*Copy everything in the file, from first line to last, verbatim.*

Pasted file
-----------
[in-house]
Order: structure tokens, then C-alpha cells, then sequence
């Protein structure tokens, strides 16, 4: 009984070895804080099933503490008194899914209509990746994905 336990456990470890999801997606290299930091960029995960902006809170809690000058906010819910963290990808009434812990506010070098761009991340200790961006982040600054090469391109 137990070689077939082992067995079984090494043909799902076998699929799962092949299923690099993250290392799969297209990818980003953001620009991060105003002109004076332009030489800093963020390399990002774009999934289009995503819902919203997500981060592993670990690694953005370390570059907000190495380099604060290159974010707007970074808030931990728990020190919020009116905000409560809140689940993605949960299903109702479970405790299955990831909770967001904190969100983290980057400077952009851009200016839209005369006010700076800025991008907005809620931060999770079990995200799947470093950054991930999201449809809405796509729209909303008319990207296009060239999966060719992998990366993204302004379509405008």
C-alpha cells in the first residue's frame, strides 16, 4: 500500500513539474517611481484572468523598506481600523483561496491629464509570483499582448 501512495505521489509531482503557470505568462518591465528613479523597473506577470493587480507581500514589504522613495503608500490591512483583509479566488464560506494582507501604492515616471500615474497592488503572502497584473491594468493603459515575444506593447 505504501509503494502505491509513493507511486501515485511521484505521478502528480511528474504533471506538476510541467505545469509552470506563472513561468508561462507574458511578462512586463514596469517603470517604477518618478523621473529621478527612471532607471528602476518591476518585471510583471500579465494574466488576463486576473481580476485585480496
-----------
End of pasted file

[in-house]
Order: structure tokens, then C-alpha cells, then sequence
């Protein structure tokens, strides 16, 4: 009984070895804080099933503490008194899914209509990746994905 336990456990470890999801997606290299930091960029995960902006809170809690000058906010819910963290990808009434812990506010070098761009991340200790961006982040600054090469391109 137990070689077939082992067995079984090494043909799902076998699929799962092949299923690099993250290392799969297209990818980003953001620009991060105003002109004076332009030489800093963020390399990002774009999934289009995503819902919203997500981060592993670990690694953005370390570059907000190495380099604060290159974010707007970074808030931990728990020190919020009116905000409560809140689940993605949960299903109702479970405790299955990831909770967001904190969100983290980057400077952009851009200016839209005369006010700076800025991008907005809620931060999770079990995200799947470093950054991930999201449809809405796509729209909303008319990207296009060239999966060719992998990366993204302004379509405008």
C-alpha cells in the first residue's frame, strides 16, 4: 500500500513539474517611481484572468523598506481600523483561496491629464509570483499582448 501512495505521489509531482503557470505568462518591465528613479523597473506577470493587480507581500514589504522613495503608500490591512483583509479566488464560506494582507501604492515616471500615474497592488503572502497584473491594468493603459515575444506593447 505504501509503494502505491509513493507511486501515485511521484505521478502528480511528474504533471506538476510541467505545469509552470506563472513561468508561462507574458511578462512586463514596469517603470517604477518618478523621473529621478527612471532607471528602476518591476518585471510583471500579465494574466488576463486576473481580476485585480496